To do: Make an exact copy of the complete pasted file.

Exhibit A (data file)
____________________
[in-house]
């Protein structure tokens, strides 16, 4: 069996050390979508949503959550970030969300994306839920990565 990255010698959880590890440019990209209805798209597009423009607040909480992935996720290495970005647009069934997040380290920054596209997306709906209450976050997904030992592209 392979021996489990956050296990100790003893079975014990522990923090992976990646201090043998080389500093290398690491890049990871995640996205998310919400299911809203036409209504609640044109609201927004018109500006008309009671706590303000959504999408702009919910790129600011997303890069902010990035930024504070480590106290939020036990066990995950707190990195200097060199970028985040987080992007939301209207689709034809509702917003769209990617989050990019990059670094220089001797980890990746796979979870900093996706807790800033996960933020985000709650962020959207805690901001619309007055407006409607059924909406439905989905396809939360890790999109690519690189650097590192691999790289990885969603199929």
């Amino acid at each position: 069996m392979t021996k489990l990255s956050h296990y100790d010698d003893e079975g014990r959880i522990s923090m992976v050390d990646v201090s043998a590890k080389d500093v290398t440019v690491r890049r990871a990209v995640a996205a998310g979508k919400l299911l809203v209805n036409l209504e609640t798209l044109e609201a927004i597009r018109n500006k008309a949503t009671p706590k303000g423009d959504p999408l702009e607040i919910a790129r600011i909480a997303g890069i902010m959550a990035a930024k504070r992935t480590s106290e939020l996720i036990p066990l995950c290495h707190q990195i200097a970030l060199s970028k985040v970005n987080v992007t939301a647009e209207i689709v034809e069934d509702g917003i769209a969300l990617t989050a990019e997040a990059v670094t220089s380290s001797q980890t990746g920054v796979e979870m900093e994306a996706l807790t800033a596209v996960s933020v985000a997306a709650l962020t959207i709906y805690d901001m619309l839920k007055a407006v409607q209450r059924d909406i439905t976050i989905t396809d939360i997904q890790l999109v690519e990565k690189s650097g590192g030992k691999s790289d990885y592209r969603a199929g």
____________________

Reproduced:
[in-house]
């Protein structure tokens, strides 16, 4: 069996050390979508949503959550970030969300994306839920990565 990255010698959880590890440019990209209805798209597009423009607040909480992935996720290495970005647009069934997040380290920054596209997306709906209450976050997904030992592209 392979021996489990956050296990100790003893079975014990522990923090992976990646201090043998080389500093290398690491890049990871995640996205998310919400299911809203036409209504609640044109609201927004018109500006008309009671706590303000959504999408702009919910790129600011997303890069902010990035930024504070480590106290939020036990066990995950707190990195200097060199970028985040987080992007939301209207689709034809509702917003769209990617989050990019990059670094220089001797980890990746796979979870900093996706807790800033996960933020985000709650962020959207805690901001619309007055407006409607059924909406439905989905396809939360890790999109690519690189650097590192691999790289990885969603199929």
């Amino acid at each position: 069996m392979t021996k489990l990255s956050h296990y100790d010698d003893e079975g014990r959880i522990s923090m992976v050390d990646v201090s043998a590890k080389d500093v290398t440019v690491r890049r990871a990209v995640a996205a998310g979508k919400l299911l809203v209805n036409l209504e609640t798209l044109e609201a927004i597009r018109n500006k008309a949503t009671p706590k303000g423009d959504p999408l702009e607040i919910a790129r600011i909480a997303g890069i902010m959550a990035a930024k504070r992935t480590s106290e939020l996720i036990p066990l995950c290495h707190q990195i200097a970030l060199s970028k985040v970005n987080v992007t939301a647009e209207i689709v034809e069934d509702g917003i769209a969300l990617t989050a990019e997040a990059v670094t220089s380290s001797q980890t990746g920054v796979e979870m900093e994306a996706l807790t800033a596209v996960s933020v985000a997306a709650l962020t959207i709906y805690d901001m619309l839920k007055a407006v409607q209450r059924d909406i439905t976050i989905t396809d939360i997904q890790l999109v690519e990565k690189s650097g590192g030992k691999s790289d990885y592209r969603a199929g």